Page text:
Lawyers, on the whole, tend not to be technologically savvy. One GC is taking steps to correct this:
D. Casey Flaherty, corporate counsel at Kia Motors America, really does have good intentions as he humiliates Big Law firms about their dismal technology skills — and he is careful never to embarrass a partner.
Flaherty mesmerized a standing-room-only crowd on the opening day of LegalTech West Coast at the Westin Bonaventure in Los Angeles with his electric keynote, “Raising the Bar on Technological Competence — the Outside Counsel Tech Audit.”
Frustrated by ridiculous bills for routine “commodity” matters, Flaherty decided to strike back, and recently launched his technology audit program, where firms bidding for Kia’s business must bring a top associate for a live test of their skills using basic, generic business tech tools such as Microsoft Word and Excel, for simple, rudimentary tasks.
So far, the track record is zero. Nine firms have taken the test, and all failed. One firm flunked twice.
“The audit should take one hour,” said Flaherty, “but the average pace is five hours.” In real life, that adds up to a whole lot of wasted money, he said. Flaherty uses the test to help him decide winners of the beauty contests, and to set rates and set performance goals. “I take 5 percent off every bill until they pass the test.”
But, you may ask, why do lawyers need to know how to use basic word processing or spreadsheet features? Because not knowing these skills leads to massive inefficiencies. Even something as simple as a PDF is a skill, that if done inefficiently, wastes time (and money):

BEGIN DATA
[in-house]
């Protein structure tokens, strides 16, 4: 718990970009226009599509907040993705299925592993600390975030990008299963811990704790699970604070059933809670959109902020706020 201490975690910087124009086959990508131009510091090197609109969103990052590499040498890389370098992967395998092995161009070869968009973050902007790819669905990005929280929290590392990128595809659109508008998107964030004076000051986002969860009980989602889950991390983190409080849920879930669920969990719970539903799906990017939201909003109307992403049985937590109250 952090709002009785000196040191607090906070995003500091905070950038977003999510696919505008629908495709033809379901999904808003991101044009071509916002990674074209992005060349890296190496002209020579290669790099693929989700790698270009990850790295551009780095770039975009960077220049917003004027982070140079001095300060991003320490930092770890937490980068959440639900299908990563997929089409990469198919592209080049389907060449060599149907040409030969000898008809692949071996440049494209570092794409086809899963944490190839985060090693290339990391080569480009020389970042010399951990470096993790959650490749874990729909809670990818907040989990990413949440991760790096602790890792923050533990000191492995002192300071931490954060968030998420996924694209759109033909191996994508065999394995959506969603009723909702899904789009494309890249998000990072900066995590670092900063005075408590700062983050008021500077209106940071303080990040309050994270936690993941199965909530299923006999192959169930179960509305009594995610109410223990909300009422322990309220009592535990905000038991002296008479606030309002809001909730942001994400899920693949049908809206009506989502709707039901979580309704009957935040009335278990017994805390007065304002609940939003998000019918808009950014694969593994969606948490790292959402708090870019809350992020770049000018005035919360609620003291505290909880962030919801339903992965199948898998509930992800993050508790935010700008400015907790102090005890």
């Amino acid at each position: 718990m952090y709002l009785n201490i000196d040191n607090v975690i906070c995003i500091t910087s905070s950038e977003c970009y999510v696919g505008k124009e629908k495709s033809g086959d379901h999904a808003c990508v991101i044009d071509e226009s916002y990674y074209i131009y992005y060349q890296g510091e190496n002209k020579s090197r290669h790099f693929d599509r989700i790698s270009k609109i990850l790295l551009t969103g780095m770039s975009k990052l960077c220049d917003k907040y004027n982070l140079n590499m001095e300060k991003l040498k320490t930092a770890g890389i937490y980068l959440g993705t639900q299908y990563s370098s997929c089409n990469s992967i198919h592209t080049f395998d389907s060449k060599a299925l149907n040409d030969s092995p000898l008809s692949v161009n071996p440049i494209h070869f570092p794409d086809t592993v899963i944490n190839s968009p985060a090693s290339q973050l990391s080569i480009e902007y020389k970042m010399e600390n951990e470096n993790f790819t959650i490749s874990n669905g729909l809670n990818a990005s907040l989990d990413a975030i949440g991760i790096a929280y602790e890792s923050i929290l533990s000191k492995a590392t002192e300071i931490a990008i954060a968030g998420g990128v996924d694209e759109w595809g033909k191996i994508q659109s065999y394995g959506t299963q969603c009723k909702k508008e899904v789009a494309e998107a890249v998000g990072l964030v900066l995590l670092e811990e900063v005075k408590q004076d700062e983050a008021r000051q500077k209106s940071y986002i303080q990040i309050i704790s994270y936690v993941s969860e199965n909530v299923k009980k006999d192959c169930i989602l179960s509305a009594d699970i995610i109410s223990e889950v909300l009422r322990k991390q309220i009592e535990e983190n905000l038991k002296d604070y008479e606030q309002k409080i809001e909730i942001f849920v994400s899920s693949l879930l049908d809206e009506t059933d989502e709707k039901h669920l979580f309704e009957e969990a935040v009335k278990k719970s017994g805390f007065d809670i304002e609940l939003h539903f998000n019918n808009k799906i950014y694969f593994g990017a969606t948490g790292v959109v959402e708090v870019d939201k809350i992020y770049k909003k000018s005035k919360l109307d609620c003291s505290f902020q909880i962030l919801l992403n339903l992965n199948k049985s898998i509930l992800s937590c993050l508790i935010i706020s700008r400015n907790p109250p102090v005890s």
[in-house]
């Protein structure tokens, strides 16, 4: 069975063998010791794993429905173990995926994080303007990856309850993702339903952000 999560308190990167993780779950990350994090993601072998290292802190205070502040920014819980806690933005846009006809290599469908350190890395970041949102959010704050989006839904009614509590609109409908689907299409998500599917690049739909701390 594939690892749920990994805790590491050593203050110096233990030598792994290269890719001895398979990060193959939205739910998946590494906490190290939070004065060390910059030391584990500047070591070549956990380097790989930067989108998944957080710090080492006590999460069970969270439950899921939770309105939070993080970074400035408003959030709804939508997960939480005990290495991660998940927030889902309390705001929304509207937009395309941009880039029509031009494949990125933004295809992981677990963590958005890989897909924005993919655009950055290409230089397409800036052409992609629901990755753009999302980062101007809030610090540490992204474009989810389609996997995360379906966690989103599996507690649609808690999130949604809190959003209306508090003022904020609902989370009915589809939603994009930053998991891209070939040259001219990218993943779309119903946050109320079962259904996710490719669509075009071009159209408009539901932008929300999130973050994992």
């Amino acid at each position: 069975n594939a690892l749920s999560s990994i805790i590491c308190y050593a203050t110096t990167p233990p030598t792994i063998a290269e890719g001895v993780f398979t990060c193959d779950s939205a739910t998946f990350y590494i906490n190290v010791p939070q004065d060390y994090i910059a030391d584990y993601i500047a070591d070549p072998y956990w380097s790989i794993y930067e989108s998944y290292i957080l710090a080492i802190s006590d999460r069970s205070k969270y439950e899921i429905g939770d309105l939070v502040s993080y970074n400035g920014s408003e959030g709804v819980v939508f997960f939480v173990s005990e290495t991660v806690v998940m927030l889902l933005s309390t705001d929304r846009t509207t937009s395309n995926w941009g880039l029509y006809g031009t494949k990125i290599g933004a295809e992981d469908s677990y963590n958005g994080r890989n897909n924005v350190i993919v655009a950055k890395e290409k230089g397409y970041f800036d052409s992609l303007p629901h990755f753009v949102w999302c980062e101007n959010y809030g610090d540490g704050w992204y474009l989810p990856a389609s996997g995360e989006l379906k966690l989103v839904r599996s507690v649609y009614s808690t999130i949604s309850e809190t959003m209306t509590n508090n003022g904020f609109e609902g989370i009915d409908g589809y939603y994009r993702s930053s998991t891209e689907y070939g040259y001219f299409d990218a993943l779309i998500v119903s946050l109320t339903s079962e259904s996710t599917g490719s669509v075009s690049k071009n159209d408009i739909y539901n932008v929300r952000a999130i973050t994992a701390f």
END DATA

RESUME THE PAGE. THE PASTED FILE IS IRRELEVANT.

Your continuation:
As a dramatic example of his point about how little we all know about basic tech, Flaherty polled the audience to find out how many of us knew that you can “print to PDF” in one click. Less than 30 percent of attendees raised their hand — the same percentage, said Flaherty, of associates who do not know how to print to PDF during his audits.
“Basic PDFs are required by courts,” he explained, and it’s a one-click process. But there’s a but — you can’t have live links on PDFs that go to the court, and the document must be properly formatted — tasks many lawyers simply do not know how to execute, said Flaherty, who is based in Los Angeles.
If instead of printing to PDF, if you go to a scanner, that takes four minutes, average. But those four minutes add up. “Four minutes at $200/hour is $20. It’s cumulative, it scales,” instructed Flaherty.
Some firms, he said, enter Bates numbers by hand or hire vendors, even though their secretaries and others have software that can handle that task with one push of a button.
As GCs start to emerge from the internet generation, firms will start to look to technology to find ways to cut costs. Learning how to create a PDF is only the first step. Attorneys who can speak the language of data and information will be uniquely suited to utilize, and help develop, many of the legal tools that will help to improve research and decision-making progress.